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March, 12 2017

Published: Mar 3, 2017 8:38 a.m. ET

 

SEALs go against most default approaches to leadership, training and execution to excel under adversity.

 

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Prospective Navy SEALs participate in a land navigation training exercise in 2010.

 

There may not be another organization on the planet that routinely faces such adversity and instability as SEAL Team 6 (officially known as the U.S. Naval Special Warfare Development Group, or DEVGRU). But the methods these special operators use to excel under those conditions are surprisingly straightforward.

 

The catch? They go against most default approaches to leadership, training and execution. If business leaders facing turbulent conditions of their own can adapt three of these techniques, they can bring some of that elite teamwork into their own organizations.

 

Prevailing through chaotic combat conditions requires an astounding level of cognitive dexterity and almost superhuman teamwork. SEALs have to be able to stop acting like individuals, and start operating as a single entity, almost on demand. As DEVGRU Commander Rich Davis explains: “More than any other skill, SEALs rely on a merger of consciousness—‘flipping the switch,’ that’s the real secret to being a SEAL.” (Davis’s name has been changed by the authors for security purposes.)

 

Contemporary scientists have slightly different terms and descriptions. They call the experience: “group flow.” “[It’s] a peak state,” explains University of North Carolina psychologist Keith Sawyer in his book “Group Genius,” “a group performing at its top level of ability. In situations of rapid change, it’s more important than ever for a group to be able to merge action and awareness, to adjust immediately by improvising.” And it’s prioritizing that adaptive, collective intelligence that is the first step in decoding how these teams accomplish what they do.

 

Of course, this isn’t how we normally think of SEALs. What we know best about these special operators is how hard they train their bodies, not their minds. Hell Week, for example, the kickoff to their infamous selection process, is 5½ days of nonstop physical exertion and radical sleep deprivation that routinely breaks world-class athletes. But even this crucible is more about brain than body. “At every step of the training,” says Davis, “from the first day of BUD/S (Basic Underwater Demolition/SEALs) through their last day in DEVGRU, we are weeding out candidates who cannot shift their [mental] state and merge with the team.”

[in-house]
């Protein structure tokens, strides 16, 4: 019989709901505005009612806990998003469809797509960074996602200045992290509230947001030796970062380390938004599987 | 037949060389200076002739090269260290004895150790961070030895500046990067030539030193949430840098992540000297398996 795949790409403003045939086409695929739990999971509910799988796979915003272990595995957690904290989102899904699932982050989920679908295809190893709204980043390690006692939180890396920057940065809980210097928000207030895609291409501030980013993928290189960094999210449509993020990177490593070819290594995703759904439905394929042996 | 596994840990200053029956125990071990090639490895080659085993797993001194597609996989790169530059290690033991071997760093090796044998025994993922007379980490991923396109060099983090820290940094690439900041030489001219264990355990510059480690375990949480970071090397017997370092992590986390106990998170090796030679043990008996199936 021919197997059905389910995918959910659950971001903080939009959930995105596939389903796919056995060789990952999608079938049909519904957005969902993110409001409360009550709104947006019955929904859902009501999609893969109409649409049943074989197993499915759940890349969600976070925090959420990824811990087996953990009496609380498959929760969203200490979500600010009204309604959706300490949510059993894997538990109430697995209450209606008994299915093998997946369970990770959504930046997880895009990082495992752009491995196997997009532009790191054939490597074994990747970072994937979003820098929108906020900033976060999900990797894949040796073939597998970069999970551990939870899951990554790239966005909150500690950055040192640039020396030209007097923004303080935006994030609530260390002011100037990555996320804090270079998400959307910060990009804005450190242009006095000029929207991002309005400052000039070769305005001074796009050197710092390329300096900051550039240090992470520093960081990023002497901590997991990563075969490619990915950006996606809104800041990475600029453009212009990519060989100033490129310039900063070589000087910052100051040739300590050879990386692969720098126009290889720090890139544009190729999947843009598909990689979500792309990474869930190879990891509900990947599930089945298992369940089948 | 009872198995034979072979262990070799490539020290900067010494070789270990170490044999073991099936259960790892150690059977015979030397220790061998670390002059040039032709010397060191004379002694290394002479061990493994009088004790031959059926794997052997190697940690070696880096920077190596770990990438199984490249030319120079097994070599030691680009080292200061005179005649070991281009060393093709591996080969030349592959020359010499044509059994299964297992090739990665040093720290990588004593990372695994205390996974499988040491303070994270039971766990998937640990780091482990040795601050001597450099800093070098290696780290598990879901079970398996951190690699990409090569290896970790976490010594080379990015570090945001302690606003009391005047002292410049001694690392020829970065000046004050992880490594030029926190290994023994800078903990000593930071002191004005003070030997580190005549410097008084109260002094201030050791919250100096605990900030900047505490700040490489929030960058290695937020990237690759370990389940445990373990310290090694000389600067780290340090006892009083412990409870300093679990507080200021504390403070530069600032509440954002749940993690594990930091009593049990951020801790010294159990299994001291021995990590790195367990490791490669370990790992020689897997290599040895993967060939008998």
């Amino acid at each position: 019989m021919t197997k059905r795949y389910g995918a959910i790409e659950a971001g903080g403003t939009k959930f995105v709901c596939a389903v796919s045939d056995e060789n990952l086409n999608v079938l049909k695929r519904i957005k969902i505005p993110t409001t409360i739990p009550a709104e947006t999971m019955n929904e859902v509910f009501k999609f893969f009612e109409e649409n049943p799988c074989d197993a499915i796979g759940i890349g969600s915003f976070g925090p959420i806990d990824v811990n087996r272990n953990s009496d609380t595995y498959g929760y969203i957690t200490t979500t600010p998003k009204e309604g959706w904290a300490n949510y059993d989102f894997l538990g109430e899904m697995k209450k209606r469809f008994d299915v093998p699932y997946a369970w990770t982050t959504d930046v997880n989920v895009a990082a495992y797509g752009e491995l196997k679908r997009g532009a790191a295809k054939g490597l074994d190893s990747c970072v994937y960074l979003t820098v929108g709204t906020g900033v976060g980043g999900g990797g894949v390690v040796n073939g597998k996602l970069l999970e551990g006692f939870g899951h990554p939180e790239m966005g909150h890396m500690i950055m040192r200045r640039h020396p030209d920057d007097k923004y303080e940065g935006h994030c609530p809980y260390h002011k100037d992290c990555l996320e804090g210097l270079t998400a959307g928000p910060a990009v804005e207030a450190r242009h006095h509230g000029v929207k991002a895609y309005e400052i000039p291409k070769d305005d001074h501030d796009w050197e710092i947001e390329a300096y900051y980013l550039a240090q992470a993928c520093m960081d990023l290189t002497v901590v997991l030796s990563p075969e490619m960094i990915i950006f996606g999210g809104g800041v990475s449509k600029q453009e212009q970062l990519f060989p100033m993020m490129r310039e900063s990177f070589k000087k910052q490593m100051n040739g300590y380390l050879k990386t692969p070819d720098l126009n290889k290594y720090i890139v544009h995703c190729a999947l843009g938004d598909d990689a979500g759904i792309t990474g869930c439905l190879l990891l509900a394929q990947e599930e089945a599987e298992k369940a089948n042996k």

For typical organizations, training is either a necessary evil endured by new hires, a perk reserved for executives or “high potentials” or, come crunch time, an expense to be cut.

 

When most companies hire new talent, they go off resumes—where someone went to school, what positions they’ve held in the past, what their individual accomplishments have been. And while that kind of initial screening might establish baseline capability, it in no way diagnoses or predicts the likelihood of being able to merge with teammates in high-stress situations.

 

To get to that level of elite coordination, where teammates “flip the switch” on demand and do the near-impossible, DEVGRU deploys a couple of specific techniques: overtraining and dynamic subordination. Neither of them is necessarily complicated, but for any organization looking to emulate them, both require serious commitment.

 

The first is an obvious prerequisite: invest in excellence. Archilochus, the classical Greek poet (and originator of Jim Collins’ hedgehog concept) coined another phrase adapted by the Navy teams: “Under pressure, you don’t rise to the occasion, you sink to the level of your training.” So the SEALs commit to training nearly every scenario imaginable, under all conditions. That investment adds up fast: it costs over a million dollars a year to keep a member of DEVGRU in the field, while in ammunition alone, they spend as much as the entire U.S. Marine Corps.